Saint Damien of Molokai's patients had been living in rudimentary huts. They dressed in rags. Mother Marianne wanted to improve their lives.
She raised money and started programs that gave the ill population a much more dignified life. She set up classes for patients. She worked to beautify the environment with gardens and landscaping. Patients got proper clothes, music and religious counseling. She couldn't cure them, but she could make their lives better.
Mother Marianne died on August 9, 1918, at the age of 80. Incredibly, to this day none of the Franciscan sisters have ever contracted Hansen's disease.
Almost immediately the sisters started organizing her case for sainthood. To become a saint, a person must meet a strict set of religious and otherworldly requirements. Once a person dies, this kind of local effort must be made on their behalf.
The sisters gathered all of Mother Marianne's written work and correspondence. They took testimony from people who knew her. This evidence of her holiness had to be presented to a local council, which made a recommendation that she was worthy of consideration to the Vatican. There, a team of nine theologians pored over the documents.
The theologians voted in her favor, and then the Pope John Paul II named her a "Servant of God, Venerable." This is the honorific after which most cases for sainthood stop.
To become a saint, it's not enough to do good deeds. People must pray to the person under consideration, and the Church must establish that in doing so those prayers resulted in not one, but two verifiable miracles.
"A miracle is some extraordinary fact, especially in the medical field -- a cure that nobody expected and suddenly, against all expectations, this person is cured," said Father Peter Gumpel, a priest who has scrutinized hundreds of sainthood cases in his nearly 50 years as a "devil's advocate," or someone at the Vatican who examines the case made on behalf of a potential saint.
"Miracles are still required because the Church has to be absolutely sure what we are doing in canonizing someone conforms to the will of God," he said. "To do this, we ask for a sign from God."
After a case is made that a miracle has occurred, a team of doctors must verify that there is no medical explanation for the cure. Then the case goes to a second group of doctors who consult for the Vatican, who go over those same records and must make the same determination. The process then starts over again once a second miracle occurs.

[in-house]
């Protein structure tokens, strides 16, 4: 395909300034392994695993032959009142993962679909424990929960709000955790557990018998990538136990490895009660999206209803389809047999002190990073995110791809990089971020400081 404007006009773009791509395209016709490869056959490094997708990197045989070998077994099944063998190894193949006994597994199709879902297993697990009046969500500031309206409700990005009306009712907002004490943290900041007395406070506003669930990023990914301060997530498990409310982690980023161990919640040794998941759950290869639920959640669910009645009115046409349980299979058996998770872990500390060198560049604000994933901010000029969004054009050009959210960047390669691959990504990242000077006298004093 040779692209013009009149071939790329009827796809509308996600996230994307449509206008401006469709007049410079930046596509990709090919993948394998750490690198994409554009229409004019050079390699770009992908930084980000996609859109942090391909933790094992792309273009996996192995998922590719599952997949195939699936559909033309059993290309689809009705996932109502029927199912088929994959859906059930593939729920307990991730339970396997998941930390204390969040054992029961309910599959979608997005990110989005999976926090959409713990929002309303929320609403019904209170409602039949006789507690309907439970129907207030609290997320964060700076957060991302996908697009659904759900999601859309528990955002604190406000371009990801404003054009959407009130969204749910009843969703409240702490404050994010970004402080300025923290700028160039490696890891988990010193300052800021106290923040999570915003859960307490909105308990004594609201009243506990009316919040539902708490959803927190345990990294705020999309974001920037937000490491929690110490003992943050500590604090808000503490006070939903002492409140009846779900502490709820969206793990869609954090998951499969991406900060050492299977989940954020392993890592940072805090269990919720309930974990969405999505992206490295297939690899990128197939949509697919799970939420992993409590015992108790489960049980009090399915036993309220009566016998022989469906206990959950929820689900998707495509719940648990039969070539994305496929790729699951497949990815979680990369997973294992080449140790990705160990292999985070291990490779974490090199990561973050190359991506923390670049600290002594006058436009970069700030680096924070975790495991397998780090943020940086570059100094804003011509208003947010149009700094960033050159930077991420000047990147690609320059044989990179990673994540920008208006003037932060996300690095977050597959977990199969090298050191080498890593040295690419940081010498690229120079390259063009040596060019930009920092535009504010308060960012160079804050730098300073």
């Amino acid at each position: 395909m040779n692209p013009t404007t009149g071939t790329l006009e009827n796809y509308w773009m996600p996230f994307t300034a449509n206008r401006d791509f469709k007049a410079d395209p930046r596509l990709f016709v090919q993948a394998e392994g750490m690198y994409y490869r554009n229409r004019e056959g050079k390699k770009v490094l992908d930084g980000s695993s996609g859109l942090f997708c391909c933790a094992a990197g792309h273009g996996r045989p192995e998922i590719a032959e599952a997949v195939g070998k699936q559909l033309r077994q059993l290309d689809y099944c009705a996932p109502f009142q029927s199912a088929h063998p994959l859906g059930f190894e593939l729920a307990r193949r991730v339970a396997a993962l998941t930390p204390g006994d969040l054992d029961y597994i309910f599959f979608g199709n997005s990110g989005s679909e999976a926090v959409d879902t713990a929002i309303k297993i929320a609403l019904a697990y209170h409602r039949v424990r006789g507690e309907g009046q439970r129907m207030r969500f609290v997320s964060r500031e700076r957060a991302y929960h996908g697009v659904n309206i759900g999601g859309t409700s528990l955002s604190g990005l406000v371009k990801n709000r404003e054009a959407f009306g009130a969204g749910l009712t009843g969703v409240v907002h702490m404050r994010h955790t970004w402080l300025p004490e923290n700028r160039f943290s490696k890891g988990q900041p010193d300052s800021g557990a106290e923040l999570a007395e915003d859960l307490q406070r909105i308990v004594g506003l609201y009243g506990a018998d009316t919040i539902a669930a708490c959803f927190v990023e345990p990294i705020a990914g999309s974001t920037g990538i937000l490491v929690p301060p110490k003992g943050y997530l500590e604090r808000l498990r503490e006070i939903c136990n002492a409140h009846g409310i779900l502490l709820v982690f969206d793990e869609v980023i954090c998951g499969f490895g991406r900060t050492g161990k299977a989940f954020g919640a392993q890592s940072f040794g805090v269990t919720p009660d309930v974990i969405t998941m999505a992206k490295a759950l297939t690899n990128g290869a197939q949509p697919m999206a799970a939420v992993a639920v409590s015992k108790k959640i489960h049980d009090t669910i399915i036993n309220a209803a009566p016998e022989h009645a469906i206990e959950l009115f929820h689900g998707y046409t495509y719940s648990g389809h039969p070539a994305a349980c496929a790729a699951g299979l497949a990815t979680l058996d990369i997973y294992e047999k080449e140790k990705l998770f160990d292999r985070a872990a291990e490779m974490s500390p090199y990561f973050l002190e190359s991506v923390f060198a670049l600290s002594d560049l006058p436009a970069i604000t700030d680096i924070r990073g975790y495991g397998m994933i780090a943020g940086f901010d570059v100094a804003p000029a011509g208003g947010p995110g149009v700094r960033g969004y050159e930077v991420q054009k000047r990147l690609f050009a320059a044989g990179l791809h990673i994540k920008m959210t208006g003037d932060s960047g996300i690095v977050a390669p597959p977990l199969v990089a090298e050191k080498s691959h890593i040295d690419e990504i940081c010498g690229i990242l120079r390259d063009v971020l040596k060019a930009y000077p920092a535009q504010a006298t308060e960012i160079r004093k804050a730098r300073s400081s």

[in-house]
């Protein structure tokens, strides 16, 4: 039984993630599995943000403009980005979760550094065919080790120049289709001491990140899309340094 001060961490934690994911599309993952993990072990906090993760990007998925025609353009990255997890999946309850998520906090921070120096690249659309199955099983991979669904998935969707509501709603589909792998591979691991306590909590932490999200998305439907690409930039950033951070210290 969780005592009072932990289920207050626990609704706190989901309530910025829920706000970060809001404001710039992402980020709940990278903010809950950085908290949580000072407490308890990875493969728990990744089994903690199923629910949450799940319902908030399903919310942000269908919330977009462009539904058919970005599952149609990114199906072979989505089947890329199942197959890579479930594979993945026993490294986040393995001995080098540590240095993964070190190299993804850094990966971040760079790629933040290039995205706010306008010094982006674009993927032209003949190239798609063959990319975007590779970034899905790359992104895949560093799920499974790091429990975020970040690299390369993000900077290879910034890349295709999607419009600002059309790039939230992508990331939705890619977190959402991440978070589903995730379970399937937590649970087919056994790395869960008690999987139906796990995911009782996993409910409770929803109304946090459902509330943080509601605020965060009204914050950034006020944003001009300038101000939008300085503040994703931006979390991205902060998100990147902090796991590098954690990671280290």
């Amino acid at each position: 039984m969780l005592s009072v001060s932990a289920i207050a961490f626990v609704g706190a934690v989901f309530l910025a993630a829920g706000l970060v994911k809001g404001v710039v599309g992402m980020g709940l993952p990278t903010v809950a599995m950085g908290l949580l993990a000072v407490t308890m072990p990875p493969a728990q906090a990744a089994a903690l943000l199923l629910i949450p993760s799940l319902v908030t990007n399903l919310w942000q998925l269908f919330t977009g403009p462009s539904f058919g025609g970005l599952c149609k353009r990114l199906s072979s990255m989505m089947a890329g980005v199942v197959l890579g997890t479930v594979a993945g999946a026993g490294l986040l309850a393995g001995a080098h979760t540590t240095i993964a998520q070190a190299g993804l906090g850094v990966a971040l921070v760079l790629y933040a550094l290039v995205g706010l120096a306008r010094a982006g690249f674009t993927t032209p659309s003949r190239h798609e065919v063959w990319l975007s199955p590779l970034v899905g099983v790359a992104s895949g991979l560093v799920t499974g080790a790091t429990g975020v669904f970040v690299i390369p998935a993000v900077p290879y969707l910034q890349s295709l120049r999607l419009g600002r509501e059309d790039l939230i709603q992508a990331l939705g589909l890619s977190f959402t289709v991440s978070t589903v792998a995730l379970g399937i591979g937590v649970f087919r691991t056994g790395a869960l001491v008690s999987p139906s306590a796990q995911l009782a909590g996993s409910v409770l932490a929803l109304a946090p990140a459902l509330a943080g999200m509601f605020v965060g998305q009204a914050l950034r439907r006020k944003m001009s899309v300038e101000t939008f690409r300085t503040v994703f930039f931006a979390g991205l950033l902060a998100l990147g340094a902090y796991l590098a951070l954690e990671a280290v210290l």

Many of these cases take hundreds of years. Mother Marianne's got through in record time.
Mother Marianne's miracles
Mother Marianne's first official miracle came in 1992. That's when Syracuse resident Kate Mahoney recovered after her doctors had given up hope.
The then-14-year-old had a near-fatal reaction to the chemotherapy she received to treat ovarian cancer. In December of that year, she was admitted to the hospital suffering from severe abdominal pain.
Doctors performed surgery to remove an internal buildup of fluid. During the surgery, she suffered a serious hemorrhagic shock followed by cardiac arrest. Many of her vital organs shut down. Machines kept her alive when her heart, kidney and lungs stopped working.
According to the medical file submitted to the Vatican, three doctors determined Mahoney's body was in the process of overall deterioration. They thought she would die.
It was around then that friends reached out to Sister Mary Laurence Hanley. Hanley was the director of the Cause of Mother Marianne and the person who put her case for sainthood together.
The sister visited the sick girl. She prayed for Mother Marianne's help, enlisting others to do the same. She touched Mahoney with a relic from the soon-to-be-saint.
That week, Mahoney showed signs of improvement. By the next week, her medical records show doctors recording their "surprise" that her vital organs started to work again "for some unknown reason." Eventually local and Vatican doctors determined there was no medical explanation for her full recovery.
In 2005 Pope Benedict XVI agreed that Mahoney had experienced a miracle. Mother Marianne was beatified, one step away from sainthood.
It was in that same year that the second miracle happened.
Sharon Smith, then 58, was admitted to St. Joseph's Hospital Health Center in Syracuse. She says she had been at home and fainted.
"I woke up two and a half months later in the hospital," Smith said.
Her doctors told her she had developed a severe inflammation that was killing her pancreas and was spreading to other vital organs. Several surgeries did little to help. Her doctor consulted several experts. None could remember anyone recovering from similar cases. The doctor told Smith there was little they could do for her.
"When I heard that, I started thinking about my time in the Navy," the Gulf War veteran said. "I thought, 'I have led an interesting life. I have great friends. I have some wonderful memories. Lord, if you have to take me, at least I have these.'"